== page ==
News - Hyundai
Hyundai previews new hybrid-ready drivetrain
Hyundai’s new 1.6-litre petrol engine and eight-speed auto to slot into Prius rival
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29 Oct 2015
By TIM ROBSON
HYUNDAI has taken a step closer to producing a dedicated hybrid car to rival Toyota’s dominant Prius, and petrol-electric variants across key model lines, with the announcement of a new engine at its annual powertrain conference in Seoul this week.
Dubbed the Kappa GDI 1.6, the all-new engine is built around the principle of the Atkinson cycle, which favours fuel economy over power output.
Originally created in the late 1800s, the Atkinson-cycle engine has come back into favour in the past decade, thanks mainly to its ability to burn less fuel.
By configuring the cylinder intake valve to remain open for a longer duration, the engine can make much better use of the air volume entering the combustion chamber during the ignition phase.
While the engine is more mechanically efficient, it is inherently less powerful than a more traditional Otto-cycle engine. Supplementing the power loss with a secondary power source like an electric motor, however, gives a car-maker the best of both worlds: performance and economy.
Hyundai’s new naturally aspirated 1.6-litre four-cylinder engine also adds modern fuel-saving techniques like exhaust gas regeneration and a relatively long piston stroke to high-end technology like split thermostat cooling (where the cylinder head and block cooling circuits are operated independently) and high-pressure fuel injection.
Its laser-drilled six-hole injectors are capable of operating at 200bar (or 2900psi) which, according to Hyundai, maximises its fuel combustion capabilities.
The all-alloy motor will be built in one specification, and produce 77kW of power and 157Nm of torque.
Hyundai uses similar-sized transverse-mounted four-cylinder engines across its range, giving the Korean car-maker the ability to offer a hybrid powertrain across many of its vehicle lines including – but not limited to – the i20 light hatch, i30 small car, Tucson SUV and even the Veloster sportscar.
Meanwhile, the company has also announced the pending arrival of an all-new eight-speed traditional automatic transmission to replace its six-speed unit in front-drive applications.
The eight-speeder adds a second clutch in a new configuration that allows for wider-cut gears. This, says Hyundai, improves the NVH quality and improves fuel economy by 7.3 per cent over the six-speed unit currently in use.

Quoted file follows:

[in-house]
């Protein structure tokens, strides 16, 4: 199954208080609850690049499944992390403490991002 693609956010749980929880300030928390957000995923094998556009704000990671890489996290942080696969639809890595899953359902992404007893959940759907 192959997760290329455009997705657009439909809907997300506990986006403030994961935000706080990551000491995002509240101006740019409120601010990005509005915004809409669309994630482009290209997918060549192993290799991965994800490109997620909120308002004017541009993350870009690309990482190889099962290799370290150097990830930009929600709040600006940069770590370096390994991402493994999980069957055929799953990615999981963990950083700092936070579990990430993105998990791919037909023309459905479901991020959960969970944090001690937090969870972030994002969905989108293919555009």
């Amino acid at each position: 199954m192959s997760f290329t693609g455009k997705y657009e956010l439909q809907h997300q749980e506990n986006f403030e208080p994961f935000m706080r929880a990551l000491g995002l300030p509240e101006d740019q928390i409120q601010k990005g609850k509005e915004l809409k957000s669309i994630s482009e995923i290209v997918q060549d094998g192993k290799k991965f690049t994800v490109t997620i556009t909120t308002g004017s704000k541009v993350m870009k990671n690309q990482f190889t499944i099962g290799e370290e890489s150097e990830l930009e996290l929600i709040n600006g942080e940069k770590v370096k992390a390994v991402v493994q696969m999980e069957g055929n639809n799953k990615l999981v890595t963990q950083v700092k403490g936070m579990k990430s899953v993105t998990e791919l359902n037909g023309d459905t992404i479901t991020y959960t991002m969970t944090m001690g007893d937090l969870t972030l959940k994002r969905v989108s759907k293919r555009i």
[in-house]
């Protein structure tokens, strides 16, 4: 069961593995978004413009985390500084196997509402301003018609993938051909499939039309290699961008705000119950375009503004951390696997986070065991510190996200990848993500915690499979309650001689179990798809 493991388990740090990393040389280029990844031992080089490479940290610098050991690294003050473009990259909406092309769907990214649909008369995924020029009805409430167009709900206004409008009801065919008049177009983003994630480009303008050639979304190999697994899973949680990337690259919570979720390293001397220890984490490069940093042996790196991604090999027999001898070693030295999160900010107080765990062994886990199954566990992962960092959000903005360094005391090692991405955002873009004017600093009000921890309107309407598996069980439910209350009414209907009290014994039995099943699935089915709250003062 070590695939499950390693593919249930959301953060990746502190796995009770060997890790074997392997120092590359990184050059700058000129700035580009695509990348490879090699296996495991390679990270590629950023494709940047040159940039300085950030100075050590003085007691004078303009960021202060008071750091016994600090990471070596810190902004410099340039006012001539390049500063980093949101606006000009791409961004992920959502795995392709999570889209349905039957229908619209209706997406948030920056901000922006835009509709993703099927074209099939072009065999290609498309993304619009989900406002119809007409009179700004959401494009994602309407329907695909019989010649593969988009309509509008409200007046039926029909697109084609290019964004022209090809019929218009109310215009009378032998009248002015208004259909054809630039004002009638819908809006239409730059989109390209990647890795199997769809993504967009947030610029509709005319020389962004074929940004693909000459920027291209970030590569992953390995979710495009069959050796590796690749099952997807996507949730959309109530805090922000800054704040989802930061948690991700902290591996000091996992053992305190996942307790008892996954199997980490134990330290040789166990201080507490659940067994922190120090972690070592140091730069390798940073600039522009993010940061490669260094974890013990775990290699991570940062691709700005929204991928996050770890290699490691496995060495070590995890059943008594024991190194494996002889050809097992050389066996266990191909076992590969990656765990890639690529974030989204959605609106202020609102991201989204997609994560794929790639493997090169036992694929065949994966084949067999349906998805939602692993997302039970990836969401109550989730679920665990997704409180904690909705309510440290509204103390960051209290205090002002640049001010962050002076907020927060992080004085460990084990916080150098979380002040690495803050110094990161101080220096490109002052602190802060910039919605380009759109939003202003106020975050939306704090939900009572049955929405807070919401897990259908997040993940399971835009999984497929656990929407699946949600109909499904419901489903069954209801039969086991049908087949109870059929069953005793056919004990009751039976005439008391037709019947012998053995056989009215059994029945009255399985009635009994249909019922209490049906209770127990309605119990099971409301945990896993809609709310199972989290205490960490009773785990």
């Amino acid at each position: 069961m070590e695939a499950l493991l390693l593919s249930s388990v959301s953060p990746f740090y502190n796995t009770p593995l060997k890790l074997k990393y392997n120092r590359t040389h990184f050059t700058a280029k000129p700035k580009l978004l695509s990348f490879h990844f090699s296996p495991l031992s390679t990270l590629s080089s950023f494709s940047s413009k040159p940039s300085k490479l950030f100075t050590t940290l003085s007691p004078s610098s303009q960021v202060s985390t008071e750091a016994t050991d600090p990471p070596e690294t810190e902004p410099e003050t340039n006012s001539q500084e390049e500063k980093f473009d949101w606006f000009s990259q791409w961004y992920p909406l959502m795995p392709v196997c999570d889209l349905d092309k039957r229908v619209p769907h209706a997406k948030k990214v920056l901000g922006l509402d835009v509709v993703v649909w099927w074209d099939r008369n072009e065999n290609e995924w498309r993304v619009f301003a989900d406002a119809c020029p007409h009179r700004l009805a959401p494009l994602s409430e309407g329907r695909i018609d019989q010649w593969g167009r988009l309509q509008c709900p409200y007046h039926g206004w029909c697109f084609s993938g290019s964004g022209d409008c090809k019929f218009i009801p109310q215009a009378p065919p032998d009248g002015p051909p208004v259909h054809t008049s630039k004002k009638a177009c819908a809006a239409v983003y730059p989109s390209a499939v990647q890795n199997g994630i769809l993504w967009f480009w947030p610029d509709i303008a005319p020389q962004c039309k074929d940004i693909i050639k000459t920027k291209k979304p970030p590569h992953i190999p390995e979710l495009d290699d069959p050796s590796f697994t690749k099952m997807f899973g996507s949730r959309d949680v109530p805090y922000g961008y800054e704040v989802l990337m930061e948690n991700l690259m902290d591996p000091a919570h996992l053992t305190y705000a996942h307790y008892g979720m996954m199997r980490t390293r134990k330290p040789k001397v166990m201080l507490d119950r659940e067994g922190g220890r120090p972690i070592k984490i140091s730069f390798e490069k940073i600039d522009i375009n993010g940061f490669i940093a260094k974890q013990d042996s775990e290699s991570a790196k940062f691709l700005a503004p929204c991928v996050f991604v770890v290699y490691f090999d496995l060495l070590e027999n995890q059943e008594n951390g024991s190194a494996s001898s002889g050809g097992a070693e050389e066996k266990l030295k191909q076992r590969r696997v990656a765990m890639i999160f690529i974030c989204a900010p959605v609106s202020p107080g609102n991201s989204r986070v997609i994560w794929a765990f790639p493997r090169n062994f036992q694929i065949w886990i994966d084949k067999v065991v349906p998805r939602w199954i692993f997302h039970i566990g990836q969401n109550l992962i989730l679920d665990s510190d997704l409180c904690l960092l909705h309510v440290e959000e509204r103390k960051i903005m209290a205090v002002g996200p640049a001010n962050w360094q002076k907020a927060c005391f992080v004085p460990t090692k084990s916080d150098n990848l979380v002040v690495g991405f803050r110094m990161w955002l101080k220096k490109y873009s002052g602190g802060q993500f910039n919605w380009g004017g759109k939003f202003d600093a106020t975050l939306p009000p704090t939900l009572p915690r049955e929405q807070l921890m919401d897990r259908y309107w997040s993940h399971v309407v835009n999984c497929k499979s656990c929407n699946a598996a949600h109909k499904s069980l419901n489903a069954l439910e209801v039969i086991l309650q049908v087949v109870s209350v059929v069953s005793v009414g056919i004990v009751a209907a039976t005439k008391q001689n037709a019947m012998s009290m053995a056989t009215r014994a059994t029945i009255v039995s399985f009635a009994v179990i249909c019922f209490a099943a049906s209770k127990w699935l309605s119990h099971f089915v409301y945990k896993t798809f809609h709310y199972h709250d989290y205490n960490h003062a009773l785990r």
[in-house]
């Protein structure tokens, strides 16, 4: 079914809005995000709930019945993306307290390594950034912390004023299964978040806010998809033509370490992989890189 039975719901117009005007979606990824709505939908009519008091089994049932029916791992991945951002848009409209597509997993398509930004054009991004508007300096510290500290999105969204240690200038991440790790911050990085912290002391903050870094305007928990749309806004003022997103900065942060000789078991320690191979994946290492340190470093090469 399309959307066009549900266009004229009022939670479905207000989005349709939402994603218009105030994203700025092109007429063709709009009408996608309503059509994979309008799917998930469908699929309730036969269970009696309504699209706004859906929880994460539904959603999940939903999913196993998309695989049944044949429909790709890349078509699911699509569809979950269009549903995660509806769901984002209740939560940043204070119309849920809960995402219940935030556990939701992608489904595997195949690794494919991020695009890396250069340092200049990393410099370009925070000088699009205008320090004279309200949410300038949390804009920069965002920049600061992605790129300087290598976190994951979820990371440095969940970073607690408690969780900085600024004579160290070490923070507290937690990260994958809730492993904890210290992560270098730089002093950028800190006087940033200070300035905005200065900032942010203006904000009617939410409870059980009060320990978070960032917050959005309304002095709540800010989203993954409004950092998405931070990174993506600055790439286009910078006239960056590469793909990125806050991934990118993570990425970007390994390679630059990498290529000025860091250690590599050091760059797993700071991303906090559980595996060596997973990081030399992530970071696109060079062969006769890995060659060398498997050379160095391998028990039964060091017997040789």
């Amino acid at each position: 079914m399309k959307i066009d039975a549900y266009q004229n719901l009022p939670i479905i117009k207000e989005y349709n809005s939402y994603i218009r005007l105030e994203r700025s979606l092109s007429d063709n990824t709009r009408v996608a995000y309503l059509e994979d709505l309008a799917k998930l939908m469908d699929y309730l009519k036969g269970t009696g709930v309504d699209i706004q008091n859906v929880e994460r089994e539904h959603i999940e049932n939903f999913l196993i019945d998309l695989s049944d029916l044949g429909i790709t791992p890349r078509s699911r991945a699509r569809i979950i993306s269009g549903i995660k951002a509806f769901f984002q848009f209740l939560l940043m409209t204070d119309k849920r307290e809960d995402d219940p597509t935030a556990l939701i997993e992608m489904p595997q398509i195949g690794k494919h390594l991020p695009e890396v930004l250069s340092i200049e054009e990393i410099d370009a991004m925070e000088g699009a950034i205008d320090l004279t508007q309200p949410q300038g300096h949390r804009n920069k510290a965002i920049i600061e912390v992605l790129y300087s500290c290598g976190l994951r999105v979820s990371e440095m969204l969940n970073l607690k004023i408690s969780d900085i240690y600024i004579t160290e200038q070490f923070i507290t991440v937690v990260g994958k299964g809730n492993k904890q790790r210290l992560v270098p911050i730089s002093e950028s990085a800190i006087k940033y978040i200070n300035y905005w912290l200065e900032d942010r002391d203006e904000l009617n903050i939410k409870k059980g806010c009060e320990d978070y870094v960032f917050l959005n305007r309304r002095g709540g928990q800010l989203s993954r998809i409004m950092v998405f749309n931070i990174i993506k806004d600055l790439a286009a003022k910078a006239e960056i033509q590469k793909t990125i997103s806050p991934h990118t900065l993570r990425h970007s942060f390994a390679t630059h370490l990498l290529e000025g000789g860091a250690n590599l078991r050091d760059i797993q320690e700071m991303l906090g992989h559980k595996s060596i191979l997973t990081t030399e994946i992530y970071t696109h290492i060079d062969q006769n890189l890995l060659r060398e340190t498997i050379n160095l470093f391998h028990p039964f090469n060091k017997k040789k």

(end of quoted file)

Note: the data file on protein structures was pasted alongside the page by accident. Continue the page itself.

Despite the additional cogs and clutch, the transmission weighs 3.5kg less than the six-speeder.
Hyundai has also redesigned and simplified the internal oil pump and solenoid controls, and added a multi-plate (as opposed to a single plate) torque converter, which allows for a wider lock-up range and a quicker response time.
“Coupled with better driveability and smoothness of the wider gear span, Hyundai Motor will present a powerful new option with its Lambda, Theta turbo GDI, and R family engines, targeting the large and luxury car segments,” the company said.
Both the engine and transmission will be seen in action in early 2016, according to Hyundai.
However, the local arm of the company was noncommittal about the potential of the new powertrain parts in local vehicles.
“As with all Hyundai products launched in overseas markets – and all future products – Hyundai Australia teams are evaluating their relevance for the local market closely,” said public relations general manager Bill Thomas.
“We are listened to closely by our parent company, because our market is one of the most competitive in the world, and we’re doing very well here. It’s too early to comment on specifics, but it’s something we’re evaluating."About 1100 participants attended the annual powertrain conference in Seoul, including a raft of automotive companies such as Bosch, Continental, Delphi, Denso and Magna Powertrain.
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